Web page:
and in Jurassic World:
Dr. Henry Wu: You are acting like we are engaged in some kind of mad science. But we are doing what we have done from the beginning. Nothing in Jurassic World is natural. We have always filled gaps in the genome with the DNA of other animals. (voice rising) And, if their genetic code was pure, many of them would look quite different. But you didn't ask for reality. You asked for more teeth!
and the original novel:
"But, Henry, these are real dinosaurs. You said so yourself."
"I know," Wu said. "But we could easily breed slower, more domesticated dinosaurs."
"Domesticated dinosaurs?" Hammond snorted. "Nobody wants domesticated dinosaurs, Henry. They want the real thing."
"But that's my point," Wu said. "I don't think they do. They want to see their expectation, which is quite different."
Hammond was frowning. "You said yourself, John, this park is entertainment," Wu said. "And entertainment has nothing to do with reality. Entertainment is antithetical to reality."
Here's the important thing: all this applies to the cloned dinosaurs living in modern times. It explains why Dilophosaurus has a Chlamydosaurus-esque frill & expectorates blinding fluid; it explains why Spinosaurus is a long-legged round-sailed killing machine; it explains why Ankylosaurus is all spikes. The cloned dinosaurs and prehistoric creatures are explicitly genetically altered & engineered in such a way that they are not 1-1 reproductions of the fossil record. They can be close approximations, or loose extrapolations - but they are not the same, even if they are still animals deserving of the same respect as any naturally-occurring species.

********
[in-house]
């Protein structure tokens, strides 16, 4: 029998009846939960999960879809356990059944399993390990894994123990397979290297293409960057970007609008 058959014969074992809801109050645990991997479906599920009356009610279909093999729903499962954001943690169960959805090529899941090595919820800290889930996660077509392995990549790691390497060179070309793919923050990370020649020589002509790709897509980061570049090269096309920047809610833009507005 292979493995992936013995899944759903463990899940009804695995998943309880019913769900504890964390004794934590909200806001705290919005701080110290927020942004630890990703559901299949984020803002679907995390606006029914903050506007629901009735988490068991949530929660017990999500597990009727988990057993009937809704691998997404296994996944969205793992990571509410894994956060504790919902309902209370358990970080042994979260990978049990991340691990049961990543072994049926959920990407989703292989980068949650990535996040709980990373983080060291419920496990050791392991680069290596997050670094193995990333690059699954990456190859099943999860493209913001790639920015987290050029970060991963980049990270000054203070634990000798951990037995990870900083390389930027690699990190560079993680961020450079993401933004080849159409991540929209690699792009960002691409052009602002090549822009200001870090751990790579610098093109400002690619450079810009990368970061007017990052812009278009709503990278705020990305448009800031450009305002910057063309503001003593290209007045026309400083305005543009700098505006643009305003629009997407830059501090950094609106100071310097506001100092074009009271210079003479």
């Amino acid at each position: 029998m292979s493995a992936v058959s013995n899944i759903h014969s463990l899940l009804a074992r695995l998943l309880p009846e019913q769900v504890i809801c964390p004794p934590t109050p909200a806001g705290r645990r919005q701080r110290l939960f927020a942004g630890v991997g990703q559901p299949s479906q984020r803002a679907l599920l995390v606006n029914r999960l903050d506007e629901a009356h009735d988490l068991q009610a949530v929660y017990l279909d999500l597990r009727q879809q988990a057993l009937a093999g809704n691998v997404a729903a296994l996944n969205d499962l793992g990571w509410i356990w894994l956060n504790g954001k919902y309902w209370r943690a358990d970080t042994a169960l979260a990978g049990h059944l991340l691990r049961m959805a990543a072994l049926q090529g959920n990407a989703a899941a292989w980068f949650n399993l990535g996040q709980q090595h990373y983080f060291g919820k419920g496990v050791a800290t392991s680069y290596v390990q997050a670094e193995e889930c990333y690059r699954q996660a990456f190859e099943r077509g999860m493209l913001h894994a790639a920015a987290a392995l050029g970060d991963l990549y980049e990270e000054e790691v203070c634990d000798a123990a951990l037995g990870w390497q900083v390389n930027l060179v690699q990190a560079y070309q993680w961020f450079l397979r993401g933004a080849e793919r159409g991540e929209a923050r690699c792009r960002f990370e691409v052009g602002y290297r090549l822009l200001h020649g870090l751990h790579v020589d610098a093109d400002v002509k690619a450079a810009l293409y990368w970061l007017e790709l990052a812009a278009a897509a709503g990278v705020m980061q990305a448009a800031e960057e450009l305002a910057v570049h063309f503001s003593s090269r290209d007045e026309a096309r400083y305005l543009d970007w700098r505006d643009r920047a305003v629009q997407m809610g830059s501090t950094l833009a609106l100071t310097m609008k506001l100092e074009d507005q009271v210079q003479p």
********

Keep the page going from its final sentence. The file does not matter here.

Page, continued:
The only arguable exception is the fossil raptor seen being excavated in Montana early in the first Jurassic Park, which is quite clearly of the same dimensions of the "genetically engineered" Velociraptor of the park: that's an unfortunate result of the aforementioned "Velociraptor and Deinonychus are synonymous" idea, but it can be explained fairly easily given the presence of similarly sized Dromaeosaurids in Cretaceous what-is-now-America. Up to this point, this mystery raptor and the fossils of the Visitor's Centre were the only direct depiction of actual prehistoric life free from genetic chimaerification in the Jurassic franchise.
... Until Jurassic World Dominion threw a rock hammer into the fossiliferous strata.